David Levey had read a paper On reading irreligiously, in which he had mentioned that some irreligious critics of C.S. Lewis were hung up about “the problem of Susan”, one of six children who had previously visited the land of Narnia, but had lost interest in it as she grew up. The meme was perhaps expressed most strongly by J.K. Rowling (of Harry Potter fame), when she said:
There comes a point where Susan, who was the older girl, is lost to Narnia because she becomes interested in lipstick. She’s become irreligious basically because she found sex. I have a big problem with that.
And in The Last Battle, notoriously, there’s the turning away of Susan from the Stable (which stands for salvation) because “She’s interested in nothing nowadays except nylons and lipstick and invitations. She always was a jolly sight too keen on being grown-up.” In other words, Susan, like Cinderella, is undergoing a transition from one phase of her life to another. Lewis didn’t approve of that. He didn’t like women in general, or sexuality at all, at least at the stage in his life when he wrote the Narnia books. He was frightened and appalled at the notion of wanting to grow up. Susan, who did want to grow up, and who might have been the most interesting character in the whole cycle if she’d been allowed to, is a Cinderella in a story where the Ugly Sisters win.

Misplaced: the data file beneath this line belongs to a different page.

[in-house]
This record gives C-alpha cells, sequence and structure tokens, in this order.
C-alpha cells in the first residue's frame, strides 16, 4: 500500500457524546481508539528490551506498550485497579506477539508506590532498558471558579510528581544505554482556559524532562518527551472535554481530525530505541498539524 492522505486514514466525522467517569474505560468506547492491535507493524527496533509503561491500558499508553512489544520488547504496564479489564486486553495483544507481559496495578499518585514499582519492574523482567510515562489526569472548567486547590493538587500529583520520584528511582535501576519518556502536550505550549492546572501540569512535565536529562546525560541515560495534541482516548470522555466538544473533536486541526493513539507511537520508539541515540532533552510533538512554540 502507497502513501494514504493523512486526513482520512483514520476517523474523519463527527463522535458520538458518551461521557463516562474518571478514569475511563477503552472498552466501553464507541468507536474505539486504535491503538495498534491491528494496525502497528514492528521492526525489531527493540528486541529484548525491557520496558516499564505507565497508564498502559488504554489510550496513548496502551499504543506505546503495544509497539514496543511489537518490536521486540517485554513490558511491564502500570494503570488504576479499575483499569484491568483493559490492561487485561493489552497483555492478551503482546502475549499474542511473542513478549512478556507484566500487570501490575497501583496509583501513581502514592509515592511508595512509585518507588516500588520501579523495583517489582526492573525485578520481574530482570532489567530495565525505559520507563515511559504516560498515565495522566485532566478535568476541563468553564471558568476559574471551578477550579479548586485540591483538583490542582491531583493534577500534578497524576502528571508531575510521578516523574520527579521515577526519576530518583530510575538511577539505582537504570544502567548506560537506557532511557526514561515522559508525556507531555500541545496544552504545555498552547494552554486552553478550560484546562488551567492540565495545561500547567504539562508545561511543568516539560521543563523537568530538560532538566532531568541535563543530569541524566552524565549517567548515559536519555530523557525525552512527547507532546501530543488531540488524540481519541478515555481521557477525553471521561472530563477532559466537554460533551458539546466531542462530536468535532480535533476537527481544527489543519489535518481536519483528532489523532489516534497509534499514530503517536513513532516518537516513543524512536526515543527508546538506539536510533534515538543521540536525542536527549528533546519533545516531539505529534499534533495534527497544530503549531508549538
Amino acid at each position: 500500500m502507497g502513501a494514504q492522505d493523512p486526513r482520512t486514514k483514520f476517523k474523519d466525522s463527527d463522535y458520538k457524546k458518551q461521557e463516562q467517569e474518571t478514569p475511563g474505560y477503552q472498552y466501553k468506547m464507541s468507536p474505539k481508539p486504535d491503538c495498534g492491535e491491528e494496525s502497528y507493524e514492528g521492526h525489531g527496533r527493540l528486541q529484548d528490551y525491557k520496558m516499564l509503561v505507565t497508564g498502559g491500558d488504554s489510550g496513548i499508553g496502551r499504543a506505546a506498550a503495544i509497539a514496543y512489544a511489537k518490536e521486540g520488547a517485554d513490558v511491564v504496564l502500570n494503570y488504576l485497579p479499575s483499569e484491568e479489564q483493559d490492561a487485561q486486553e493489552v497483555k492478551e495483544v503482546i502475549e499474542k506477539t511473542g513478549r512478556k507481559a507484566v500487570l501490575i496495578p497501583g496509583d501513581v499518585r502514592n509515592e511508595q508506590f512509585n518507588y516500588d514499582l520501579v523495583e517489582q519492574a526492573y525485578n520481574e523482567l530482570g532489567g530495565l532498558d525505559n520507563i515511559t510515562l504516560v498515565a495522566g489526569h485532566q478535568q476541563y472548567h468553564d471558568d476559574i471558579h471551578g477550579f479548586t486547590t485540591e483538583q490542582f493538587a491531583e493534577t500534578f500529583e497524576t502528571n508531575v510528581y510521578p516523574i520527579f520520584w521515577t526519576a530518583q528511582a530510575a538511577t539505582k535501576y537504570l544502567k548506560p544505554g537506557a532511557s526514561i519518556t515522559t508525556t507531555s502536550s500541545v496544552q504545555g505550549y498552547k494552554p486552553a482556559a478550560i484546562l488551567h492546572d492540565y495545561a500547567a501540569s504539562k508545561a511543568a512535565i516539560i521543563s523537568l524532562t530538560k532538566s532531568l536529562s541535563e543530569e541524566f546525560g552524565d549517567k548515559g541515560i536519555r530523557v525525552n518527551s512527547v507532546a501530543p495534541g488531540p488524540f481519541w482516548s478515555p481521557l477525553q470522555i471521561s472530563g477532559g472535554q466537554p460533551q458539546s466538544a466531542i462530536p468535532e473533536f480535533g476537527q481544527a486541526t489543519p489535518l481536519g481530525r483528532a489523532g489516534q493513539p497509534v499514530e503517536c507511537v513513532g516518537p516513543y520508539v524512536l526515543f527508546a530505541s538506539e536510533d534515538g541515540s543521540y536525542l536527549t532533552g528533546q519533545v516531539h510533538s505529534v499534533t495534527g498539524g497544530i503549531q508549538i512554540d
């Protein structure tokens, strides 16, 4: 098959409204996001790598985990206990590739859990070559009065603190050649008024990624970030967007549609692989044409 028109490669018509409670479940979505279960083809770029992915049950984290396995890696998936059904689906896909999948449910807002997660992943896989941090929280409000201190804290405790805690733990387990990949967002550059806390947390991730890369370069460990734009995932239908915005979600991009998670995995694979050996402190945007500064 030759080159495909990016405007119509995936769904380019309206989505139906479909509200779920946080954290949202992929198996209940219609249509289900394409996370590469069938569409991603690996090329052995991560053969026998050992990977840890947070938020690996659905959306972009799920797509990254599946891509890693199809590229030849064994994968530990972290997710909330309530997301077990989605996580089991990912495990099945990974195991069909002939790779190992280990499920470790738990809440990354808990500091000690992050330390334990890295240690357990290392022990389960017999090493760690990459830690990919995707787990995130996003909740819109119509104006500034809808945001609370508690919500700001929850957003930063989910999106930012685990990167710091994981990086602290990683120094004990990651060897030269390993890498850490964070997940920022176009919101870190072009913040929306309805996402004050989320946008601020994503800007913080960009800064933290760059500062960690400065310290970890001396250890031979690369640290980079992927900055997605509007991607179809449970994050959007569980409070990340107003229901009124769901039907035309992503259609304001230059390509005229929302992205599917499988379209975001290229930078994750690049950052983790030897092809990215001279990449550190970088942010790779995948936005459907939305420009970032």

These criticisms suggest that what C.S. Lewis was objecting to in Susan was that she had grown up, and did not remain an eternal child. But I am not alone in thinking that both Rowling and Pullman have seriously misinterpreted Lewis at this point. Because the problem was not that Susan was growing up, but that she wasn’t. ‘Grown up indeed,’ said the Lady Polly. ‘I wish she would grow up…’
And now someone has come up with the perfect illustration of the difference.
Susan’s idea of growing up is in the picture on the left, and the Lady Polly’s idea of growing up is in the picture in the right.
And the article at that site is worth a read too.